A growing focus on sustainability has pushed many companies to adapt their packaging for the sake of the planet. Terms like renewable, compostable, and zero-waste have become benchmarks for sustainability, but what do those words mean? Even if you are an expert, your consumers are not.
A German study revealed that 58% of consumers falsely believed all bioplastics were compostable, and an EU study found that environmental claims are widely made yet poorly understood. It became such a point of confusion that, in 1992, the Federal Trade Commission started publishing its Green Guides to prevent marketers from misleading consumers with false claims of sustainability.
To bring some clarity to the confusion, here is our guide to the most commonly-used sustainability terms, what they mean, and how they are regulated.
By definition, biodegradable items break down into organic matter, in a process facilitated by microorganisms. The Federal Trade Commission defines degradable products and packaging as those that will completely break down into elements found in nature within one year. However, these elements can be harmful themselves. One 2011 study shows how methane and carbon dioxide released from the decomposition of biodegradable materials contributes to global warming.
The USDA recognizes biobased products as those that “are composed in whole, or in significant part, of biological products or renewable domestic agricultural materials or forestry materials”. This broad definition includes everything from plant-based inks to fuel additives to fertilizers. Bioplastics can be categorized here and have particular utility for packaging. Unlike primarily fossil fuel-based traditional plastics, bioplastics are derived entirely or partly from biological materials. Similar to traditional plastics, bioplastics can take a variety of forms, like cellophane, cellulose-based plastics, and starch-based plastics. Polylactic acid (PLA), for example, is derived from sugars from natural sources like corn, cassava, or sugarcane. Unique characteristics such as its transparency, gloss, and stiffness make it an attractive bioplastic for packaging.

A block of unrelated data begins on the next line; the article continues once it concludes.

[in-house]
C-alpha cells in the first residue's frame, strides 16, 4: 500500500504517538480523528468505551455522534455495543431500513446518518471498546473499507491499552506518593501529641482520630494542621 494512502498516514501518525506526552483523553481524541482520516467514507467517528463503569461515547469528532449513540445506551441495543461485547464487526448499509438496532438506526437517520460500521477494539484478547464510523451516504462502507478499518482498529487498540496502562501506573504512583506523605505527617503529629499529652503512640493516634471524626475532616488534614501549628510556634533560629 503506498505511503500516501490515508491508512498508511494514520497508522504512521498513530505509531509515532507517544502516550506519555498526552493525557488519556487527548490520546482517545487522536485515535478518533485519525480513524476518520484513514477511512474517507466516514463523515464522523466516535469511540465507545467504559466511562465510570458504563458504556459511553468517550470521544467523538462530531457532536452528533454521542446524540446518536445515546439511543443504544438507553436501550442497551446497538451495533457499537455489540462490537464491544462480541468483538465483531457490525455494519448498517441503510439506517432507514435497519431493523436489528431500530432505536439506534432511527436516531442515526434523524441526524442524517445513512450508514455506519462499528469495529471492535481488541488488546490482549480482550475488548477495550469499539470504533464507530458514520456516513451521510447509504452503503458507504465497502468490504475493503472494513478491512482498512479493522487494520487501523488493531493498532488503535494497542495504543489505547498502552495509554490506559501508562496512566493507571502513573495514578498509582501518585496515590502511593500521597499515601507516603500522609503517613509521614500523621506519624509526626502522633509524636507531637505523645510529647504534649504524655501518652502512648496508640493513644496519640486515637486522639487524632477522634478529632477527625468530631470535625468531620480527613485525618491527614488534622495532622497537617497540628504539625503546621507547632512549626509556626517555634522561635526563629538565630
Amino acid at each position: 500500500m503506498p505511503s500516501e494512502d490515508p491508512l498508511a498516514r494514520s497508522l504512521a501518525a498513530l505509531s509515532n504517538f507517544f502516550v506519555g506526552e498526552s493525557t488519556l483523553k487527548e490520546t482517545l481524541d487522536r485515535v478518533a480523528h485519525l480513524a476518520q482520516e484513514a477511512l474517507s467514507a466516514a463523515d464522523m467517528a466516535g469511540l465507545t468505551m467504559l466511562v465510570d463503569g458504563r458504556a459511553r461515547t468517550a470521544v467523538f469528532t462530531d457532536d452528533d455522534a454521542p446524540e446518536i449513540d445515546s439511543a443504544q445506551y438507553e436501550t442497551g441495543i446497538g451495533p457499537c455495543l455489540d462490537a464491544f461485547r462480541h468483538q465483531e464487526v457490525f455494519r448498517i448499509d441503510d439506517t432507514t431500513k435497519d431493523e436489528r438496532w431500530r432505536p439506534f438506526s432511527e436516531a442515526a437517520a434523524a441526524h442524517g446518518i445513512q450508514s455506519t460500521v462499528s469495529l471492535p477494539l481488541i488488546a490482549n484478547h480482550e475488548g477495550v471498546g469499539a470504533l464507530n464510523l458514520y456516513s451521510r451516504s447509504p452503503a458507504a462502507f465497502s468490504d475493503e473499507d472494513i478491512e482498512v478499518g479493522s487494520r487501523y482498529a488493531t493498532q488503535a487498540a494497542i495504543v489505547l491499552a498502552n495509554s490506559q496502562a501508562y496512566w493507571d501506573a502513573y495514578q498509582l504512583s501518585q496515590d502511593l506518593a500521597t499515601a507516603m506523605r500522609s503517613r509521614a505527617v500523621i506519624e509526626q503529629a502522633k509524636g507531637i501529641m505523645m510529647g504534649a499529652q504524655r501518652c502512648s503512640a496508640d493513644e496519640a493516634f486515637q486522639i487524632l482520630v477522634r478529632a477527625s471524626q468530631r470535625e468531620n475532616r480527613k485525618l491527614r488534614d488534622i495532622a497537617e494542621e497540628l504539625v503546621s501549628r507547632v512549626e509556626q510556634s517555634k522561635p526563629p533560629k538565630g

Most products labeled as compostable can be more accurately classified as “industrially compostable”. Contrary to what most consumers believe, most compostable goods cannot be broken down through simple home composting. Instead, they typically require processing at industrial composting facilities, where conditions like temperature, humidity, aeration, and use of microbes are strictly controlled to break down these materials over several weeks. Like biodegradable goods, compostable materials break down into water, carbon dioxide, mineral salts, and other organic materials. In contrast to the definition for biodegradable materials, the FTC does not give a specific time frame for the breakdown of compostable materials, allowing any product that can decompose in “a safe and timely manner” to be labeled compostable.
Oxo-degradable, or oxo-biodegradable, plastics refer to conventional plastics manufactured with additives to promote the oxidation and degradation of the material. This is sometimes followed by biodegradation. This class of plastics, commonly used for single-use bags, has come under fire for its misleading name and contribution to microplastic waste. Proposals in 2014 and 2018 were introduced in the European Parliament to ban or restrict the use of oxo-degradable plastics, but these efforts were withdrawn in favor of the EU’s Directive on single-use plastics.